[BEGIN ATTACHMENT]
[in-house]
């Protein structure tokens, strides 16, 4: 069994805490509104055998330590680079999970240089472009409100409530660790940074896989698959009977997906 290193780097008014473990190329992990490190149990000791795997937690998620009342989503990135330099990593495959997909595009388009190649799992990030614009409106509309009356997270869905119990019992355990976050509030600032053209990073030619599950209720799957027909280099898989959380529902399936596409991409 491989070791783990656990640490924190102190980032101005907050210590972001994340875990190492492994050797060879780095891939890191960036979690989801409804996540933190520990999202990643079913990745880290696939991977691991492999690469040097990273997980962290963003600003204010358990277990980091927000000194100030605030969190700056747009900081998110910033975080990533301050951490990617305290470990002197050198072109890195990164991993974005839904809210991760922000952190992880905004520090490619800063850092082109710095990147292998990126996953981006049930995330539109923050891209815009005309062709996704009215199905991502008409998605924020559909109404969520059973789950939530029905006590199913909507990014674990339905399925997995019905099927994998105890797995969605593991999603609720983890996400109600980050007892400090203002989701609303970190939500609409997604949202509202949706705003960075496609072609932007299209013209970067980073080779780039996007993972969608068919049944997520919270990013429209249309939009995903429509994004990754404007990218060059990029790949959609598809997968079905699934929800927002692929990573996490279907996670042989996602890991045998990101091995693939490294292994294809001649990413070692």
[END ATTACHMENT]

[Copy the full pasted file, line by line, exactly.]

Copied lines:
[in-house]
């Protein structure tokens, strides 16, 4: 069994805490509104055998330590680079999970240089472009409100409530660790940074896989698959009977997906 290193780097008014473990190329992990490190149990000791795997937690998620009342989503990135330099990593495959997909595009388009190649799992990030614009409106509309009356997270869905119990019992355990976050509030600032053209990073030619599950209720799957027909280099898989959380529902399936596409991409 491989070791783990656990640490924190102190980032101005907050210590972001994340875990190492492994050797060879780095891939890191960036979690989801409804996540933190520990999202990643079913990745880290696939991977691991492999690469040097990273997980962290963003600003204010358990277990980091927000000194100030605030969190700056747009900081998110910033975080990533301050951490990617305290470990002197050198072109890195990164991993974005839904809210991760922000952190992880905004520090490619800063850092082109710095990147292998990126996953981006049930995330539109923050891209815009005309062709996704009215199905991502008409998605924020559909109404969520059973789950939530029905006590199913909507990014674990339905399925997995019905099927994998105890797995969605593991999603609720983890996400109600980050007892400090203002989701609303970190939500609409997604949202509202949706705003960075496609072609932007299209013209970067980073080779780039996007993972969608068919049944997520919270990013429209249309939009995903429509994004990754404007990218060059990029790949959609598809997968079905699934929800927002692929990573996490279907996670042989996602890991045998990101091995693939490294292994294809001649990413070692």